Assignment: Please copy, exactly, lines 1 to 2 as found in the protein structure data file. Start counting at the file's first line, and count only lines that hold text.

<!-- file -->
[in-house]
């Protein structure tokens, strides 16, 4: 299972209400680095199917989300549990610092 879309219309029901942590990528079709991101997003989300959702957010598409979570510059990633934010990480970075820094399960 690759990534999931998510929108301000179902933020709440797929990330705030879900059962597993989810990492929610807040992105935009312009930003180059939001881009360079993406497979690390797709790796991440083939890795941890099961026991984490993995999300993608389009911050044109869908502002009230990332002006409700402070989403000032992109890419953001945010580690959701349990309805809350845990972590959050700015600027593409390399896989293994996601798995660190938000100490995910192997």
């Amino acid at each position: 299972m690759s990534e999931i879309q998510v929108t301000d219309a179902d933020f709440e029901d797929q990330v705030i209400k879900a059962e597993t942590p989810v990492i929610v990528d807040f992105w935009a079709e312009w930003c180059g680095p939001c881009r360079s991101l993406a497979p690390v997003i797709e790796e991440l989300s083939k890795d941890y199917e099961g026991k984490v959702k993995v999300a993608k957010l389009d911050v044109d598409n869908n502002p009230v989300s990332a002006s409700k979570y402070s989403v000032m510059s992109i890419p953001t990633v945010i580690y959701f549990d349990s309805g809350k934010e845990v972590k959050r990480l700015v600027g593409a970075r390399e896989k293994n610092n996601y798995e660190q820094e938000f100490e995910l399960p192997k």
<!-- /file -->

[in-house]
């Protein structure tokens, strides 16, 4: 299972209400680095199917989300549990610092 879309219309029901942590990528079709991101997003989300959702957010598409979570510059990633934010990480970075820094399960 690759990534999931998510929108301000179902933020709440797929990330705030879900059962597993989810990492929610807040992105935009312009930003180059939001881009360079993406497979690390797709790796991440083939890795941890099961026991984490993995999300993608389009911050044109869908502002009230990332002006409700402070989403000032992109890419953001945010580690959701349990309805809350845990972590959050700015600027593409390399896989293994996601798995660190938000100490995910192997």